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Research: Diagnostic classification of ME, CFS and Chronic Fatigue

Discussion in 'Latest ME/CFS Research' started by Firestormm, Apr 23, 2012.

  1. Firestormm

    Firestormm Senior Member

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    Myalgic Encephalomyelitis (ME), Chronic Fatigue Syndrome (CFS), and Chronic Fatigue (CF) are distinguished accurately: Results of supervised learning techniques applied on clinical and inflammatory data

    Michael Maes (a), Frank N.M. Twisk (b), Cort Johnson (c).

    a Maes Clinics @ TRIA, Piyavate Hospital, 998 Rimklongsamsen Road, Bangkok 10310, Thailand
    b ME-de-patinten Foundation, Limmen, the Netherlands
    c Phoenix, Las Vegas, USA

    Received 18 November 2011. Accepted 17 March 2012. Available online 21 April 2012: http://www.sciencedirect.com/science/article/pii/S0165178112001400

    Abstract

    There is much debate on the diagnostic classification of Myalgic Encephalomyelitis (ME), Chronic Fatigue Syndrome (CFS) and chronic fatigue (CF). Post-exertional malaise (PEM) is stressed as a key feature. This study examines whether CF and CFS, with and without PEM, are distinct diagnostic categories.

    Fukuda's criteria were used to diagnose 144 patients with chronic fatigue and identify patients with CFS and CF, i.e. those not fulfilling the Fukuda's criteria. PEM was rated by means of a scale with defined scale steps between 0 and 6. CFS patients were divided into those with PEM lasting more than 24 h (labeled: ME) and without PEM (labeled: CFS).

    The 12-item Fibromyalgia and Chronic Fatigue Syndrome (FF) Rating Scale was used to measure severity of illness. Plasma interleukin-1 (IL-1), tumor necrosis factor (TNF)?, and lysozyme, and serum neopterin were employed as external validating criteria.

    Using fatigue, a subjective feeling of infection and PEM we found that ME, CFS, and CF were distinct categories. Patients with ME had significantly higher scores on concentration difficulties and a subjective experience of infection, and higher levels of IL-1, TNF?, and neopterin than patients with CFS.

    These biomarkers were significantly higher in ME and CFS than in CF patients. PEM loaded highly on the first two factors subtracted from the data set, i.e. malaise-sickness and malaise-hyperalgesia.

    Fukuda's criteria are adequate to make a distinction between ME/CFS and CF, but ME/CFS patients should be subdivided into ME (with PEM) and CFS (without PEM).

    Note: Be cool to read the full paper I think :D
  2. alex3619

    alex3619 Senior Member

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    Hi Firestormm, yes it would indeed be cool to read the full paper. Excellent Cort! Is there going to be a blog on this, Cort? Bye, Alex
    Firestormm likes this.
  3. Ember

    Ember Senior Member

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    Thanks, Firestormm. Since the intent here is to distinguish accurately, I wish they'd refrained from using the term ME/CFS (which is defined by the CCC) in the final statement of the abstract. Fukuda defines CFS, so it would seem more accurate to say that Fukuda's criteria are adequate to make a distinction between CFS and CF. Then clearly those CFS patients without PEM should be excluded from ME.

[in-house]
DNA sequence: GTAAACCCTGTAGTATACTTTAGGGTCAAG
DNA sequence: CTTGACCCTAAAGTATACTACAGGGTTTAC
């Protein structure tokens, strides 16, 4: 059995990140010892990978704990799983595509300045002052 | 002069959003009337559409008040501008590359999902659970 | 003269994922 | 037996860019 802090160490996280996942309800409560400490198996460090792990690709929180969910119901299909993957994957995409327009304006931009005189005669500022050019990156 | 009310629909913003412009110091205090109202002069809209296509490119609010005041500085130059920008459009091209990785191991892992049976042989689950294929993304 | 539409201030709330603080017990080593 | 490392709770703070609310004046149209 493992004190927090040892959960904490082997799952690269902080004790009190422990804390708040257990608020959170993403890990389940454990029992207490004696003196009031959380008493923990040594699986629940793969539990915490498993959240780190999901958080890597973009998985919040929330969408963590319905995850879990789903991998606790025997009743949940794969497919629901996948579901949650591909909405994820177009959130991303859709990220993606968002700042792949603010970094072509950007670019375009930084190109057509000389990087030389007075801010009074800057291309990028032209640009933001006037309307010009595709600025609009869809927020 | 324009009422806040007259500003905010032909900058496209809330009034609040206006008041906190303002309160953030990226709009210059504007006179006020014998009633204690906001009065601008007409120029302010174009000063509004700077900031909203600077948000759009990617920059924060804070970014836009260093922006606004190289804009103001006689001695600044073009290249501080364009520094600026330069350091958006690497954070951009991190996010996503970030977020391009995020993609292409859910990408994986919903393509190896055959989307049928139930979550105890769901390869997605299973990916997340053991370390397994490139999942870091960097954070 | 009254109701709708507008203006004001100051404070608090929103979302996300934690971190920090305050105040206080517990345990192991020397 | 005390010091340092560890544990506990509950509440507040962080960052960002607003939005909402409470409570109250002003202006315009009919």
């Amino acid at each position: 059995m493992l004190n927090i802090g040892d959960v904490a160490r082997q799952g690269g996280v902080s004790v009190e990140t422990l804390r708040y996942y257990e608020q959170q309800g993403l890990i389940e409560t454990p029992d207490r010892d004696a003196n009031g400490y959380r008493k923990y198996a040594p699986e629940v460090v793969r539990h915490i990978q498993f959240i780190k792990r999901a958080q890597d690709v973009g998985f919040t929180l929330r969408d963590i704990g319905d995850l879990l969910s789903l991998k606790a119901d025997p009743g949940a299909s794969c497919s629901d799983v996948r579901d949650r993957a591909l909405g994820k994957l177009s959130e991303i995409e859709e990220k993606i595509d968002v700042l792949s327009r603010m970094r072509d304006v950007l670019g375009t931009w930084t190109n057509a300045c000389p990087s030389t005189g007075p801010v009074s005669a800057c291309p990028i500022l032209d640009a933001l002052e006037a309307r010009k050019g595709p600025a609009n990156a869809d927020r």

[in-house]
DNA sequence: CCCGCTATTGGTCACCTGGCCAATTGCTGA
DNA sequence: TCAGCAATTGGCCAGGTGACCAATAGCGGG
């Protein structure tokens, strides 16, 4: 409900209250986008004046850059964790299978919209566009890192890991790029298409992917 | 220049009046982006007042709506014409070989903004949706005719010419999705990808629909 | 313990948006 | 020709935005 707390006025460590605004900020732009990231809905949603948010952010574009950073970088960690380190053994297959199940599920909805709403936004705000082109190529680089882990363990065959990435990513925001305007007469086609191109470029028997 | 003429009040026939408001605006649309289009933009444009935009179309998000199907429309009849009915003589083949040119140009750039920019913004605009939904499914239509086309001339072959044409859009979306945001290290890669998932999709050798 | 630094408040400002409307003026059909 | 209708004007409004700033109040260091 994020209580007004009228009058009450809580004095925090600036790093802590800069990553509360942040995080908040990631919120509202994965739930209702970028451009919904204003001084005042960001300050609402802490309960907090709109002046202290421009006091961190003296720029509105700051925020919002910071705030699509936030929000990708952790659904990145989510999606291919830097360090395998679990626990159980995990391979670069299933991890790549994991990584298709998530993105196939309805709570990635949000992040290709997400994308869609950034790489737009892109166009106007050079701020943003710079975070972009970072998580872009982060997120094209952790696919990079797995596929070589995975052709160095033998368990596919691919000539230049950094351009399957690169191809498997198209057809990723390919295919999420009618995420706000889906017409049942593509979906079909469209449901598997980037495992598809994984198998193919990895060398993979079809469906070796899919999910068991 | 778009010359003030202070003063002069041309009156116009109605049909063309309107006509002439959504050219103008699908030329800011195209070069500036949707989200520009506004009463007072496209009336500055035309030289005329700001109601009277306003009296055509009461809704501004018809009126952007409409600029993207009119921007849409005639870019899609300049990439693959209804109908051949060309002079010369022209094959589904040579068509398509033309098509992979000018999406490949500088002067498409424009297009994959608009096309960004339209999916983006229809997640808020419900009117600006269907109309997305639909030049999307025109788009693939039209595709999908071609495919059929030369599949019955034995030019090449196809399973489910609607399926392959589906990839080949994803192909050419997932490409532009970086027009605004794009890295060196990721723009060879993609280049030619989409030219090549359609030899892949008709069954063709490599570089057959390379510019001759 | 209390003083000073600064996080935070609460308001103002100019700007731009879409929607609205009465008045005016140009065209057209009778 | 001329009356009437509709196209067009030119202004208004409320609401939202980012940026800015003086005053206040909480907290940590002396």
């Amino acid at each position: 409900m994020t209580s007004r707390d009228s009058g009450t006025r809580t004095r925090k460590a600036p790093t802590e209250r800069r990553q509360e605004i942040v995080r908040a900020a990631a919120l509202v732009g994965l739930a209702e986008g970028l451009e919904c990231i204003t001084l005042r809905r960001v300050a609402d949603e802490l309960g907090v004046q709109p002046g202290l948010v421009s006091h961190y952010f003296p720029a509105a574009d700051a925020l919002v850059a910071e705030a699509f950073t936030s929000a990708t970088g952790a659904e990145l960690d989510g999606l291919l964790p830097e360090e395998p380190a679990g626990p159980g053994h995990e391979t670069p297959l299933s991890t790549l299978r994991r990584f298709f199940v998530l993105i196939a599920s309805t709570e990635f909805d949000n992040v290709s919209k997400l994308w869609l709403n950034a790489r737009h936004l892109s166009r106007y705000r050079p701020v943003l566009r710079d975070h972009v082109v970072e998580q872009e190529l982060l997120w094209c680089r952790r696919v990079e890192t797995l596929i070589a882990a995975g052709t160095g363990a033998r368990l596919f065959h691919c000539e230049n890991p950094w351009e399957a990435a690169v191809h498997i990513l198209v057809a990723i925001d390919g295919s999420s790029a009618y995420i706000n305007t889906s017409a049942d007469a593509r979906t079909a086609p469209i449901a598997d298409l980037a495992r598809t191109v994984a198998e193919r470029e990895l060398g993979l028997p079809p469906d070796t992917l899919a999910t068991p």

Like you, I'm looking forward to reading the full paper!
  4. lnester7

    lnester7 Seven

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    Question: I know several people here that had PEM, now they are getting better (different approaches) and they have no PEM anymore. So what does this mean then??
    PhoenixDown likes this.
  5. Firestormm

    Firestormm Senior Member

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    It is an interesting aside Inester I think. What if you resolve the e.g. PEM symptom but all else remains? At this stage in our understanding I don't think there is any accepted research that pathologically proves significant distinctions.

    We could (in theory) be faced with a situation whereby someone (based solely on criteria that focus on symptoms), moves from ME to CFS to CF and back again on relapse....!!
  6. Ember

    Ember Senior Member

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    There are various definitions of remission. Here are a couple of medical definitions taken from the internet:

    Remission
    A disappearance of a disease as a result of treatment. Complete remission means that all disease is gone. Partial remission means that the disease is significantly improved by treatment, but residual traces of the disease are still present.

    remission /remission/ (re-mishun) diminution or abatement of the symptoms of a disease; the period during which such diminution occurs.
    Googsta likes this.
  7. Guido den Broeder

    Guido den Broeder *****

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    This exercise has very little value. A split between Fukuda and non-Fukuda will of course produce results that seem statistically significant, but these figures are meaningless since their is no CFS hypothesis.

    The authors' definition of ME is yet another artefact and does not define actual ME.